Charlie Bertsch in Jewcy:
Publicity cuts both ways. With the help of a smart press pack and a persistent publicist, a musician who defies categorization can inspire the creation of a new category. But success of that sort can be heavy load to bear. Once your media profile is well established, it’s hard to modify. And that problem, faced by anyone who sustains a meaningful career, is greatly magnified when you have helped to construct the box into which critics eagerly put you.
Such is the fate of Matisyahu, born Matthew Miller, whose deft combination of different musical genres has made him one of the world’s most successful Jewish musicians. Although it has been half a decade since he first started to attract the attention of the mainstream press, he continues to be defined by the perception that it is strange for someone to practice his religion on tour.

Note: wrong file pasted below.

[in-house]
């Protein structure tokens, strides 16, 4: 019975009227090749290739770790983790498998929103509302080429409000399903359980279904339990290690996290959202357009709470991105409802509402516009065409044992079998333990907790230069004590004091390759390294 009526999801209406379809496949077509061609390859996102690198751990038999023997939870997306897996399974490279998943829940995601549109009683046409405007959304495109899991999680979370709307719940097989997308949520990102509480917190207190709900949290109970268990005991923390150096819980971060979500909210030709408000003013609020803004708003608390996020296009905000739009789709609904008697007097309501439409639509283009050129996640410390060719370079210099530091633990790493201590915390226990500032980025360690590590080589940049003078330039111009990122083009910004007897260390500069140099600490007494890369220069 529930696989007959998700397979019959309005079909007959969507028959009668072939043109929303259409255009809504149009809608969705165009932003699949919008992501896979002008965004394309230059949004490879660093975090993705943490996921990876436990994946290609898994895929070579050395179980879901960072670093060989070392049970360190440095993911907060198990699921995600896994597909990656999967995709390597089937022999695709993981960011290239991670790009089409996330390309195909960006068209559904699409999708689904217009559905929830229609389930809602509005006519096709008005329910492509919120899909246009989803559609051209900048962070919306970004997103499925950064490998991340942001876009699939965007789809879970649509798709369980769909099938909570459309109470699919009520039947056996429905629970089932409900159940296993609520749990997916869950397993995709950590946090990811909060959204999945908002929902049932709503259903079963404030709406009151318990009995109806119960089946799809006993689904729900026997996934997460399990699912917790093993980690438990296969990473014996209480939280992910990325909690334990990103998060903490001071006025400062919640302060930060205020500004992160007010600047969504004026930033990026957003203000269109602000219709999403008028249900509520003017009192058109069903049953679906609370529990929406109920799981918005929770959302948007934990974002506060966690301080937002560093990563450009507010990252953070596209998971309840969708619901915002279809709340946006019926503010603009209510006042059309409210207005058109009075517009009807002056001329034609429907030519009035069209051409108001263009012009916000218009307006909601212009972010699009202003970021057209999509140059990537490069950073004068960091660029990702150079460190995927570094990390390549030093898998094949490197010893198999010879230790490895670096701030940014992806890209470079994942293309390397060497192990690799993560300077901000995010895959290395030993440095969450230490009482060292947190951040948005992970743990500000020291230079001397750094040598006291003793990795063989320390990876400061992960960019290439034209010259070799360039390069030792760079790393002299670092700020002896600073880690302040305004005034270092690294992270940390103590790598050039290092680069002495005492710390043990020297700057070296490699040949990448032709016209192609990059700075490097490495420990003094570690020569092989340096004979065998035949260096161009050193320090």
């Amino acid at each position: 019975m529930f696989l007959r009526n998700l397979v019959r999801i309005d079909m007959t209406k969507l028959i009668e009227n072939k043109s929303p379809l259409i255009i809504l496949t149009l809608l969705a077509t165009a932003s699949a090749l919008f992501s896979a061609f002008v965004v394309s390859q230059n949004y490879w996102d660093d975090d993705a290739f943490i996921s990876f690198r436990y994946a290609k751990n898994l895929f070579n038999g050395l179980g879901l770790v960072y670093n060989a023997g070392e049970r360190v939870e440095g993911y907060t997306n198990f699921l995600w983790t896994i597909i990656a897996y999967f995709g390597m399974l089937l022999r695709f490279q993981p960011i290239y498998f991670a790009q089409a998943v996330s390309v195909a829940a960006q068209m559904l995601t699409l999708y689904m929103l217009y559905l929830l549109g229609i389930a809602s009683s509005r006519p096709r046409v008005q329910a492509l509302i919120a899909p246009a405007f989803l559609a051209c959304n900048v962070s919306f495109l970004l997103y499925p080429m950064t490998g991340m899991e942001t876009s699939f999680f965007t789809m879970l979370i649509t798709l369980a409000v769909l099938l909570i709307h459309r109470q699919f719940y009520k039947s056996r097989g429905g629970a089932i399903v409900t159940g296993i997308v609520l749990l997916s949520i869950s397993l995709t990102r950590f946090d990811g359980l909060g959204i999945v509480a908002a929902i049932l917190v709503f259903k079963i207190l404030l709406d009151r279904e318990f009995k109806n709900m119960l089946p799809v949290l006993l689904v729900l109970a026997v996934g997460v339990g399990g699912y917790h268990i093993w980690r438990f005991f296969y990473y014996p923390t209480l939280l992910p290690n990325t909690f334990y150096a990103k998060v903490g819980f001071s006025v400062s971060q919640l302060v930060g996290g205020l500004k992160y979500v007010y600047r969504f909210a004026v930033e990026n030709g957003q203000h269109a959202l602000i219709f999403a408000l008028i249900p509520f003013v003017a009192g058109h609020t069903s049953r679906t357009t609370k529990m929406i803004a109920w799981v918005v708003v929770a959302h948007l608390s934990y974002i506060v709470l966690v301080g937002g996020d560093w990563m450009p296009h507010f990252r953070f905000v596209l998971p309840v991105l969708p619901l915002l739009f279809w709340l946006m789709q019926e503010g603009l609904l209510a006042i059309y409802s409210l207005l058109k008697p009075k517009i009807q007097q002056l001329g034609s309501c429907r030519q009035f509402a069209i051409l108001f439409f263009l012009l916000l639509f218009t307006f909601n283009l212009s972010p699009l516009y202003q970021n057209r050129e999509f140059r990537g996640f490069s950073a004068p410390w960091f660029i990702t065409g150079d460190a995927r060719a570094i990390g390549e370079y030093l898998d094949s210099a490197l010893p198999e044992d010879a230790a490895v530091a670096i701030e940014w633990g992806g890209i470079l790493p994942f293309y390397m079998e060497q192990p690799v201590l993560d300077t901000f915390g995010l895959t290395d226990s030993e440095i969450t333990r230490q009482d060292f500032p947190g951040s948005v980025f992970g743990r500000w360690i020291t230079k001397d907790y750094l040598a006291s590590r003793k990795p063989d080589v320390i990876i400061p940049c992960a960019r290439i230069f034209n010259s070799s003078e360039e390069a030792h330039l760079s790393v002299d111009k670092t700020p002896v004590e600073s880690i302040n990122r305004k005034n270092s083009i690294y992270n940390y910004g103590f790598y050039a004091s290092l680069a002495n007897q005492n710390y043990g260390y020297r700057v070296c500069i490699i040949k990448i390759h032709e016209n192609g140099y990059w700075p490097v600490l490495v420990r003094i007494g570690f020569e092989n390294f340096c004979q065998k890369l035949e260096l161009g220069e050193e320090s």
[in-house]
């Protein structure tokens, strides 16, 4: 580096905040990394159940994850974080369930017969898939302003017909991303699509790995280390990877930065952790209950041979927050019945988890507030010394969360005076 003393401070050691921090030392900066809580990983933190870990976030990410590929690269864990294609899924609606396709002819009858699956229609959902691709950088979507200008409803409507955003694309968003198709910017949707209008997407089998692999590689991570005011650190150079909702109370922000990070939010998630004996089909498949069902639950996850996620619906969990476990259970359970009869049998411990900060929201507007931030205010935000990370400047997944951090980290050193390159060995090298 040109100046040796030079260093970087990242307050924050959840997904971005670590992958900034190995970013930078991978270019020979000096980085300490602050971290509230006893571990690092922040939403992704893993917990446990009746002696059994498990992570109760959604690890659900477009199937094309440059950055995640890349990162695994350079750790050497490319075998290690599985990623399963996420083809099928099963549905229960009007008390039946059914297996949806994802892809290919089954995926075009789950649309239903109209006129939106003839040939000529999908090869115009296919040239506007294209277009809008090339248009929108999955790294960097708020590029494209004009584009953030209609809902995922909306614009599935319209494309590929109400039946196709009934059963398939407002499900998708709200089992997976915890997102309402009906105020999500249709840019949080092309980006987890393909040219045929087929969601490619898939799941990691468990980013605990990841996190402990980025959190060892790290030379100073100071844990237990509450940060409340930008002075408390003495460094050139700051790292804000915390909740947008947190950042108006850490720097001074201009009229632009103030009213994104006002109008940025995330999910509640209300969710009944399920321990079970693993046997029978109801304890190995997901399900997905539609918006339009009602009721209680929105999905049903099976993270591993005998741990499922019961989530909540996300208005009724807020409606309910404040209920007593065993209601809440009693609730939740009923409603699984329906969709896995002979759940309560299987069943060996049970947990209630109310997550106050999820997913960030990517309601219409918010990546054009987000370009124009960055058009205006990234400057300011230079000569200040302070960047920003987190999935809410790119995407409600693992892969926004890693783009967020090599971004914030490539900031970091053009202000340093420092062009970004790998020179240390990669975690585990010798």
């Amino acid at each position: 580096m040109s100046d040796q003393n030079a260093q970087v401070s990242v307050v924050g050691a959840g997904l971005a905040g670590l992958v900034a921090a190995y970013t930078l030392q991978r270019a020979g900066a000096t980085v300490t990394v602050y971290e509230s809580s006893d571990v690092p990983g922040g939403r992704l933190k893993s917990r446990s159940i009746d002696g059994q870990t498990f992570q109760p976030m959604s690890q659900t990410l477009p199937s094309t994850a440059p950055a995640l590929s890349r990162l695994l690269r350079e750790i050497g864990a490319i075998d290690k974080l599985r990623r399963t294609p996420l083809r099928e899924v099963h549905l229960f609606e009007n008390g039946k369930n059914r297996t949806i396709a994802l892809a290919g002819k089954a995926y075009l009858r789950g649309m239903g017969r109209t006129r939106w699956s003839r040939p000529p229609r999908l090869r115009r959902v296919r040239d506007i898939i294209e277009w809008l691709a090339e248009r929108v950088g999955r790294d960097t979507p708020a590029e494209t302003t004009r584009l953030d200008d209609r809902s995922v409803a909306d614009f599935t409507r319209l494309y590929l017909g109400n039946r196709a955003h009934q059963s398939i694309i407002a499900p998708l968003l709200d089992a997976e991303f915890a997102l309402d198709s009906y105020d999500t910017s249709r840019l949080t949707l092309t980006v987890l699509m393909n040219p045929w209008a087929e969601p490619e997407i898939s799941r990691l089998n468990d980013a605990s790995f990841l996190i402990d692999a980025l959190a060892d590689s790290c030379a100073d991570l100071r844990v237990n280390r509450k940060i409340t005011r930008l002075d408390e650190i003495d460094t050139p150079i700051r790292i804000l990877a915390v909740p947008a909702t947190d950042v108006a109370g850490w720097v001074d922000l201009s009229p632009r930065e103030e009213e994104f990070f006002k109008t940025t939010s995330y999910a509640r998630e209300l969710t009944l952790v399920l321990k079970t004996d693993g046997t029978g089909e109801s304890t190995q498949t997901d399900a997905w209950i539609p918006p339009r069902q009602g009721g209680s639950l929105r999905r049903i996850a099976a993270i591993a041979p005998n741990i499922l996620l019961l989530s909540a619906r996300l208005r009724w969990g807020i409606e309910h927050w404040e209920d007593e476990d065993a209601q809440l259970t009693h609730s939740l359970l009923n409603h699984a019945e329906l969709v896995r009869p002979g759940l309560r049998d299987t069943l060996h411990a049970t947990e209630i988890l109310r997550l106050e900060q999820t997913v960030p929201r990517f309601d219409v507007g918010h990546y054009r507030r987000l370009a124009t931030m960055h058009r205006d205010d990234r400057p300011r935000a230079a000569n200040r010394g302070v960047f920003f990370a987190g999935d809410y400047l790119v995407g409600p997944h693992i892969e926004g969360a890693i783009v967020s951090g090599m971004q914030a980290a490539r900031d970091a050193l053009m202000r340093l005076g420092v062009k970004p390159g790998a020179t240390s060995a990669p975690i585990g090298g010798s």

A recent piece in The Idaho Statesman provides a good example. After labeling Matisyahu a “devout Jewish rapper,” the author Jordan Levin goes on to describe him making “the kind of journey he makes all the time between his music and his religion.” It sounds like a major undertaking. But the trip in question, later further embellished into a “dual spiritual and musical odyssey,” only turns out to take Matisyahu across Manhattan, from a voice lesson to the preparations for Shabbat, which the author finds it necessary to identify as “the Jewish holy day of rest.”